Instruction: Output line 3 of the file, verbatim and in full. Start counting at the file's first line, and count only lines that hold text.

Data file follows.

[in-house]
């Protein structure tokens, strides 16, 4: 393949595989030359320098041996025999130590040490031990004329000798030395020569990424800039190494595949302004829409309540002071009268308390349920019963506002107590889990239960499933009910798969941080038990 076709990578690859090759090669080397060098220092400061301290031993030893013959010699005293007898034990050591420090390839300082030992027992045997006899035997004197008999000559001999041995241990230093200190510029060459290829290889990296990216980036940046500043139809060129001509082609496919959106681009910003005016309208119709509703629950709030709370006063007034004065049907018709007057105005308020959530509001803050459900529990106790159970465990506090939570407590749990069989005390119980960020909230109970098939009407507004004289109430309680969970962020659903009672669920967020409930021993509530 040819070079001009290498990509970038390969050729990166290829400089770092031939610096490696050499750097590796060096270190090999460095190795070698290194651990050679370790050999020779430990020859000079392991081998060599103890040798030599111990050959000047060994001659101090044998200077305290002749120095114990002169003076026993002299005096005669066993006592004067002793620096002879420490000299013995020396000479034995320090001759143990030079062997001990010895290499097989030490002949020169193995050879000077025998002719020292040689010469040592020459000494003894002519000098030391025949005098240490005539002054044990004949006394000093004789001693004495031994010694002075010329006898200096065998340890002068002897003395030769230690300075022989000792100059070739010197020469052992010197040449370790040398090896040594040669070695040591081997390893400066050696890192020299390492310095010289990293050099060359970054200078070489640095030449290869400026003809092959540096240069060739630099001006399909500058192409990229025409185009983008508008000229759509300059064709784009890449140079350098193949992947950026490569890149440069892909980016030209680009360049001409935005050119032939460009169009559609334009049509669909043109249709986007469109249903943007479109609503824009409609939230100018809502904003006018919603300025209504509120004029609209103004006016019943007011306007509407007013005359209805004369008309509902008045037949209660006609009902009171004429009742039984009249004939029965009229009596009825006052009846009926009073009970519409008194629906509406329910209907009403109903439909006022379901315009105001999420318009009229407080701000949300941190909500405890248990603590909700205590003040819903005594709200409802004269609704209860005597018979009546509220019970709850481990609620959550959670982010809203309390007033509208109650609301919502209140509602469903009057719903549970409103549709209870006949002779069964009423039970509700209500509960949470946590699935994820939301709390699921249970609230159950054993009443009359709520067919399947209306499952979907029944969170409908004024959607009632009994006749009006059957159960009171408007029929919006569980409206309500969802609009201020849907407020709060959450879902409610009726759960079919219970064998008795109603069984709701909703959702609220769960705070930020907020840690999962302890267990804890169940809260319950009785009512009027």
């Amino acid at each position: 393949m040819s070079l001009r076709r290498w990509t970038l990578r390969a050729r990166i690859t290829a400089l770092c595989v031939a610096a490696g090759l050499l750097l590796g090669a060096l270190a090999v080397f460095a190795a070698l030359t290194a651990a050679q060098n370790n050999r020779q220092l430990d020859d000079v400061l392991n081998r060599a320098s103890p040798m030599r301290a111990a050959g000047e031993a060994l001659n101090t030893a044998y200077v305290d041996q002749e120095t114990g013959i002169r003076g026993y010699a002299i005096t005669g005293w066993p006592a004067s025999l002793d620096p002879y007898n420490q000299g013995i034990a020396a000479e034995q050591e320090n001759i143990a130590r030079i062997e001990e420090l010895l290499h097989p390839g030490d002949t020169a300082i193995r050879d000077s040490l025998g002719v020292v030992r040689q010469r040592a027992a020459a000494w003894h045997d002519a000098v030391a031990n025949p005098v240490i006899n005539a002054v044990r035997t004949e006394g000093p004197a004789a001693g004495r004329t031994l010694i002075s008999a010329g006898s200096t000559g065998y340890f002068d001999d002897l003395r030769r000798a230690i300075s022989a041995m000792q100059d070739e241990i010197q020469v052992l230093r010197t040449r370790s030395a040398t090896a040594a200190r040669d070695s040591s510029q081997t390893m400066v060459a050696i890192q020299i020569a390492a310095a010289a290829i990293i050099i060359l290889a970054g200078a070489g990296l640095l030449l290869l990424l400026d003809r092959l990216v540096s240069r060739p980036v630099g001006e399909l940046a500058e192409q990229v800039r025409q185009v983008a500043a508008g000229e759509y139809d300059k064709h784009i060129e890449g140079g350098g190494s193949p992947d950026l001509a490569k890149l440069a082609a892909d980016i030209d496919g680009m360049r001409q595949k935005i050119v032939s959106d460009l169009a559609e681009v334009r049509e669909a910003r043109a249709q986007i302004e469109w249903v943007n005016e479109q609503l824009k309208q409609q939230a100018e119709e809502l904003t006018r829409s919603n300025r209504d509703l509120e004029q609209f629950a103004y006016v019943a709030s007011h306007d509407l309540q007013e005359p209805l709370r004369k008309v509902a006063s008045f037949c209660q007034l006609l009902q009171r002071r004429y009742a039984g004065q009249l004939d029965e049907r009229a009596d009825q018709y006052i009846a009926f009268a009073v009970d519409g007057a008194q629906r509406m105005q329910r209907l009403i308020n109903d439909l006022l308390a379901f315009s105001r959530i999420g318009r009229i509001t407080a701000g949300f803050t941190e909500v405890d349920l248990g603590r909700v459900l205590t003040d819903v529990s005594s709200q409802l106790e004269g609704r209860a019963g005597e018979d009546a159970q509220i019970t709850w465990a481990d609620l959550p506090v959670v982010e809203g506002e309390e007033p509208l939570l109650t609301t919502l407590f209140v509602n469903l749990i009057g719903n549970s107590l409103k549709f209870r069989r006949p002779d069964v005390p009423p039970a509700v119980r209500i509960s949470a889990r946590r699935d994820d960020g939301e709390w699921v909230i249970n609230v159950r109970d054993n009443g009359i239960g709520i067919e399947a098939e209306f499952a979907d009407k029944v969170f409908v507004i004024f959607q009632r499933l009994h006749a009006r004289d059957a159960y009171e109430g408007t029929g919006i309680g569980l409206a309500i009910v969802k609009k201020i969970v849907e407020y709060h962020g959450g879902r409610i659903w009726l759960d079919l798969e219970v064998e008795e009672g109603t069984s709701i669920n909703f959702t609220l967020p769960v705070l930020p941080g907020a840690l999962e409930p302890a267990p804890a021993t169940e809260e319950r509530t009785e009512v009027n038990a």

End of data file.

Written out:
């Amino acid at each position: 393949m040819s070079l001009r076709r290498w990509t970038l990578r390969a050729r990166i690859t290829a400089l770092c595989v031939a610096a490696g090759l050499l750097l590796g090669a060096l270190a090999v080397f460095a190795a070698l030359t290194a651990a050679q060098n370790n050999r020779q220092l430990d020859d000079v400061l392991n081998r060599a320098s103890p040798m030599r301290a111990a050959g000047e031993a060994l001659n101090t030893a044998y200077v305290d041996q002749e120095t114990g013959i002169r003076g026993y010699a002299i005096t005669g005293w066993p006592a004067s025999l002793d620096p002879y007898n420490q000299g013995i034990a020396a000479e034995q050591e320090n001759i143990a130590r030079i062997e001990e420090l010895l290499h097989p390839g030490d002949t020169a300082i193995r050879d000077s040490l025998g002719v020292v030992r040689q010469r040592a027992a020459a000494w003894h045997d002519a000098v030391a031990n025949p005098v240490i006899n005539a002054v044990r035997t004949e006394g000093p004197a004789a001693g004495r004329t031994l010694i002075s008999a010329g006898s200096t000559g065998y340890f002068d001999d002897l003395r030769r000798a230690i300075s022989a041995m000792q100059d070739e241990i010197q020469v052992l230093r010197t040449r370790s030395a040398t090896a040594a200190r040669d070695s040591s510029q081997t390893m400066v060459a050696i890192q020299i020569a390492a310095a010289a290829i990293i050099i060359l290889a970054g200078a070489g990296l640095l030449l290869l990424l400026d003809r092959l990216v540096s240069r060739p980036v630099g001006e399909l940046a500058e192409q990229v800039r025409q185009v983008a500043a508008g000229e759509y139809d300059k064709h784009i060129e890449g140079g350098g190494s193949p992947d950026l001509a490569k890149l440069a082609a892909d980016i030209d496919g680009m360049r001409q595949k935005i050119v032939s959106d460009l169009a559609e681009v334009r049509e669909a910003r043109a249709q986007i302004e469109w249903v943007n005016e479109q609503l824009k309208q409609q939230a100018e119709e809502l904003t006018r829409s919603n300025r209504d509703l509120e004029q609209f629950a103004y006016v019943a709030s007011h306007d509407l309540q007013e005359p209805l709370r004369k008309v509902a006063s008045f037949c209660q007034l006609l009902q009171r002071r004429y009742a039984g004065q009249l004939d029965e049907r009229a009596d009825q018709y006052i009846a009926f009268a009073v009970d519409g007057a008194q629906r509406m105005q329910r209907l009403i308020n109903d439909l006022l308390a379901f315009s105001r959530i999420g318009r009229i509001t407080a701000g949300f803050t941190e909500v405890d349920l248990g603590r909700v459900l205590t003040d819903v529990s005594s709200q409802l106790e004269g609704r209860a019963g005597e018979d009546a159970q509220i019970t709850w465990a481990d609620l959550p506090v959670v982010e809203g506002e309390e007033p509208l939570l109650t609301t919502l407590f209140v509602n469903l749990i009057g719903n549970s107590l409103k549709f209870r069989r006949p002779d069964v005390p009423p039970a509700v119980r209500i509960s949470a889990r946590r699935d994820d960020g939301e709390w699921v909230i249970n609230v159950r109970d054993n009443g009359i239960g709520i067919e399947a098939e209306f499952a979907d009407k029944v969170f409908v507004i004024f959607q009632r499933l009994h006749a009006r004289d059957a159960y009171e109430g408007t029929g919006i309680g569980l409206a309500i009910v969802k609009k201020i969970v849907e407020y709060h962020g959450g879902r409610i659903w009726l759960d079919l798969e219970v064998e008795e009672g109603t069984s709701i669920n909703f959702t609220l967020p769960v705070l930020p941080g907020a840690l999962e409930p302890a267990p804890a021993t169940e809260e319950r509530t009785e009512v009027n038990a």